Preserving and Storing Your Wedding Dress

And we were dressed from head to toe in love…the only label that never goes out of style. – Carrie Bradshaw

wedding-dress-storing-chicagoYour wedding dress is more than just a dress. Like the rings, the bouquet, and the cake, your gown is a symbol of the love between you and your spouse, an enduring remembrance of the day you said “I Do.” But, even more than that, for a bride, the wedding gown has even greater personal significance – for all brides feel the most beautiful they’ve ever felt on their wedding day.When a bride walks down the aisle in a gorgeous gown, and all eyes are fixed on her – a moment is born that she’ll remember fondly for the rest of her life.

Because of this significance, for many brides, the price of a dress doesn’t matter. It’s incredibly special, which makes it incredibly worth it. A bride may only wear it for a few hours, but she will cherish it for a lifetime. Whether your wedding dress will become a priceless family heirloom, or something you can look at and remember your wedding day by, you’ll want to keep it in the best condition possible, for as long as possible.

1. Preserving Your Wedding Dress Begins Before the Big Day

This process of preserving your wedding gown starts long before the wedding takes place, way before you find something borrowed, or blue, or choose a florist.

It begins at the dress store.

It’s important that you talk to the sales consultant. Ask Questions. Find out how difficult the dress is to clean, what precautions are necessary to keep the sequins or trim bright and in order, or anything else that comes to mind. Prevention could save you a lot of time down the road.

This advance thinking won’t only help you keep the dress clean 30 or 40 years from now, but on the day of the wedding. The Wedding Dress experts will give you some tips on managing Dress Stains, and tell you what to do in the case of an emergency.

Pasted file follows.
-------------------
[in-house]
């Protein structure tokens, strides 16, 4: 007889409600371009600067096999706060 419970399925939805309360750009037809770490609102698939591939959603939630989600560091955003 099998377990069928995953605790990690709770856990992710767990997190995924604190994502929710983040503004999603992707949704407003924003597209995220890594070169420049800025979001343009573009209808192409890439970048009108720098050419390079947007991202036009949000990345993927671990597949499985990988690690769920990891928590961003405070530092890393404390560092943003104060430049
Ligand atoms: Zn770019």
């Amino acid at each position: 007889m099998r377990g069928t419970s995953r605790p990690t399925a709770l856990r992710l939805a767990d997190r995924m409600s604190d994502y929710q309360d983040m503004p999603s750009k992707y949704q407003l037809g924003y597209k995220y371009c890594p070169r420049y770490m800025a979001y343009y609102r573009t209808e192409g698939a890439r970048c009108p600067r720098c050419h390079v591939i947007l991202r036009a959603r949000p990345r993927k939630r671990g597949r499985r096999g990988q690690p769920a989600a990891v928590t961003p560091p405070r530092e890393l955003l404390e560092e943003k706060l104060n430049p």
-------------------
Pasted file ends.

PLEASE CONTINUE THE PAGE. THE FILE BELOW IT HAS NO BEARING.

Also, and this in important, make sure you transport your dress in a cotton, not a plastic bag. Plastic is doubly bad. It not only keeps the fabric from breathing, but exposes it to toxic plastic fumes, which will cause discoloration.

If you are going to clean and store your dress yourself after the wedding, make sure you buy the supplies well in advance. That way, if you’re rushing off to an exotic destination after the big day, you’ll have less to worry about.

  1. Post Wedding Garment Check-Up

Before you head off on your honeymoon, make sure you check the dress for any stains, tears, or other damage. Catching these things early can keep them from becoming worse. Stains, when left for too long, become impossible to remove – but if you catch them right away, then you should be able to take care of them before they set in too deeply.

If you’re leaving right away, have a close friend or one of your bridesmaids keep the dress safe for you until you return, either by having them carefully hang it up or take care of the more expansive cleaning duties themselves. Truthfully, the sooner you have it cleaned the better it will look in the long run.

If you are handy with a sewing kit, you can always mend hems and fix lining yourself, but if don’t want to do it yourself, no worries! Many dry cleaners can take care of small repairs for you. Just make sure you write everything down, and discuss it with your dry cleaner. When you pick it up, it should be as good as new!

3. Acid-Free Storage

After the dress is dry cleaned, give it a few days worth of air – and remember, no plastic bag! If it’s going to be packed away, it will need good ventilation.

When it comes to packing, think acid-free or pH neutral. The last thing you want to do is store your cherished gown in a box that will discolor it. There are many sturdy paperboard boxes – some even with convenient viewing windows – which are the best option. Before you place the dress inside, line the box with white acid-free tissue paper. Colored tissue paper will undoubtedly stain your dress.

Fold the dress gently without creasing it. The dress should fit snugly, but shouldn’t have to be forced in. Make sure it has a little room to breathe. If you want to be extra sure of its protection from damage, wrap the dress in muslin before placing it inside the box.

  1. No Sun But a Little Bit of Air

Keep your wedding dress box out of the sunlight, especially if it has a window. Also, even though you don’t want to do it too often, it’s ok to take out your gown and look at it every once in a while – this will give it a chance to breathe and prevent musty smells from taking over.

While you’re reminiscing, check the box, make sure it hasn’t undergone any damage. Over time, to protect your dress, you may need to change the packaging, but this won’t need to be done often.


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